“I explore the human longing for intimate interactions, and how in the absence of them, we turn to objects.”
Hello Lucy – tell us about your work
“I work mainly with sculpture, text, and sound. In my current practice I am exploring how and if objects can be relational in both a physical and virtual reality. I examine both human-object and object-object interactions, considering if it is possible for these relationships to flow in both directions.
I often work with mass produced objects that are prosaic or mundane. I am interested in how a standardised object can be changed through the idiosyncrasies of human thought and touch. I explore the human longing for intimate interactions, and how in the absence of them, we turn to objects. A tension is created, where the work is presented with an objectivity and looks to be complete, yet has hints of an unfilled need. I am interested in the idea of latency, and moving our understanding of objects slightly away from what they should be. I find this tension and gap to be a productive space.”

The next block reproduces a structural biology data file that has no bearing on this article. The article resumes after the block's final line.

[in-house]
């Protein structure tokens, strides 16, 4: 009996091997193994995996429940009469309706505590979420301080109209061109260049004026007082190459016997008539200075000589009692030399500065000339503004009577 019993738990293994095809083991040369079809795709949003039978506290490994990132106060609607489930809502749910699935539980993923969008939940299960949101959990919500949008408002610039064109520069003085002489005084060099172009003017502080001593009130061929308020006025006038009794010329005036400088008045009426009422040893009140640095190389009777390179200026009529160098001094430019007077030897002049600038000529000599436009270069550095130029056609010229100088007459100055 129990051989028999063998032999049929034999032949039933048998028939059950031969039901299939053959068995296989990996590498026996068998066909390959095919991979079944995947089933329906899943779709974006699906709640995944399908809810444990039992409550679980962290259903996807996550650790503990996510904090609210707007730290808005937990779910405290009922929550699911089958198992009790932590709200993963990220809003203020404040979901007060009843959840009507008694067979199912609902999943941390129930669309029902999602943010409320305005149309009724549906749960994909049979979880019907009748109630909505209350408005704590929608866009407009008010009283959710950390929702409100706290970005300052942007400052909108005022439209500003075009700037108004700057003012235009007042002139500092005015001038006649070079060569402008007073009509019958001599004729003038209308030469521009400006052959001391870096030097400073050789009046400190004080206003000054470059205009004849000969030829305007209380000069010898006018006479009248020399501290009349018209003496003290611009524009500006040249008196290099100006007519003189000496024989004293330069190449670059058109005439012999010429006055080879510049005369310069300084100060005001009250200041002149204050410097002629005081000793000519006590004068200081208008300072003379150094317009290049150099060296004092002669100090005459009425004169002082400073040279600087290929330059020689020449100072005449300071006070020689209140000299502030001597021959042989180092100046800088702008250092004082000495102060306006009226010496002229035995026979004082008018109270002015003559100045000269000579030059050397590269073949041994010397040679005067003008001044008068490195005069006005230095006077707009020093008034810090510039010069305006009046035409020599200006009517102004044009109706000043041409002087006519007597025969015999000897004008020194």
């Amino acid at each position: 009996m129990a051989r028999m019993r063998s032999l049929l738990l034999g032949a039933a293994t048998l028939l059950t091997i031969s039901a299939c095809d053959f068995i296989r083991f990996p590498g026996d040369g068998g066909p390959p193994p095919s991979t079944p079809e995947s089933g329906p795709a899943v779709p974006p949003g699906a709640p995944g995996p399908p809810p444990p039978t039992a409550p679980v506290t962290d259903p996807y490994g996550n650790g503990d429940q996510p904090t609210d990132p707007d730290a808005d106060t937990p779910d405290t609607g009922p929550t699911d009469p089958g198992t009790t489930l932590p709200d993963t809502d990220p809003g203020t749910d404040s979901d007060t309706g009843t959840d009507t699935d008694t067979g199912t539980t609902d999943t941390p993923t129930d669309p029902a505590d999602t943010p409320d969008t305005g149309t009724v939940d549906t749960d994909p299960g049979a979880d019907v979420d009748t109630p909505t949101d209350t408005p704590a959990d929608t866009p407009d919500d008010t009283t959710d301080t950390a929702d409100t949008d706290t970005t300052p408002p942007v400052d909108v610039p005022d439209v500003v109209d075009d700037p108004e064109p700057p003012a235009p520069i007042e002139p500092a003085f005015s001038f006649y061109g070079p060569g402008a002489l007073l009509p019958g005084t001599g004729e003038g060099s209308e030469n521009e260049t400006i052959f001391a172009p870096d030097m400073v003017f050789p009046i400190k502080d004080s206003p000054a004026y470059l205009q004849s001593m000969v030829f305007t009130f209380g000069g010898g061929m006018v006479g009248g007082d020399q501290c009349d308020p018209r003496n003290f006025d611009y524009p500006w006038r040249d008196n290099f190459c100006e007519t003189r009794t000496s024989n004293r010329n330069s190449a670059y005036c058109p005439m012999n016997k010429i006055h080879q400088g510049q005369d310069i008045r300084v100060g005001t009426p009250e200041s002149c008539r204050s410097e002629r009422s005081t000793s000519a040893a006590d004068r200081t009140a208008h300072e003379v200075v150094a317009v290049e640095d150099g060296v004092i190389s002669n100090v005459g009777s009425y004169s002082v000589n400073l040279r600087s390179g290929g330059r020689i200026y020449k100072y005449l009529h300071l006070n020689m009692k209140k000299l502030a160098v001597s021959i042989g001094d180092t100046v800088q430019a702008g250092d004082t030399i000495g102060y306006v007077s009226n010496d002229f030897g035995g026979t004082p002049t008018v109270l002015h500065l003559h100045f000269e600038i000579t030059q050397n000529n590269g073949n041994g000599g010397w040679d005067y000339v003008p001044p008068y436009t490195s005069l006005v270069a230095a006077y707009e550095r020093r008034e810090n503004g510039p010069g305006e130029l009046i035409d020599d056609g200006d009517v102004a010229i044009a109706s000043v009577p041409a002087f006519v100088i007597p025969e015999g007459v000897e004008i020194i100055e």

What are your thoughts on the course
“I have thoroughly enjoyed the Fine Art Sculpture course. One of the main things that attracted me to study at Brighton was the small size of the course. It means that you get a good studio space, lots of one-to-one contact with tutors, and that you feel part of a community. My skills as an artist have massively developed over three years through the tutorials and crits, and also through the opportunities of residencies and exhibitions that the university provides. I have felt really supported throughout the entire three years, and the tutors have given excellent personal and professional support. I would highly recommend this course.”
What are your plans following graduation?
“I am keen to develop a career as a professional artist. I am going to study a Fine Art Sculpture MA at the Royal College of Art. After that I hope to work as an artist, and to be a lecturer in Fine Art.”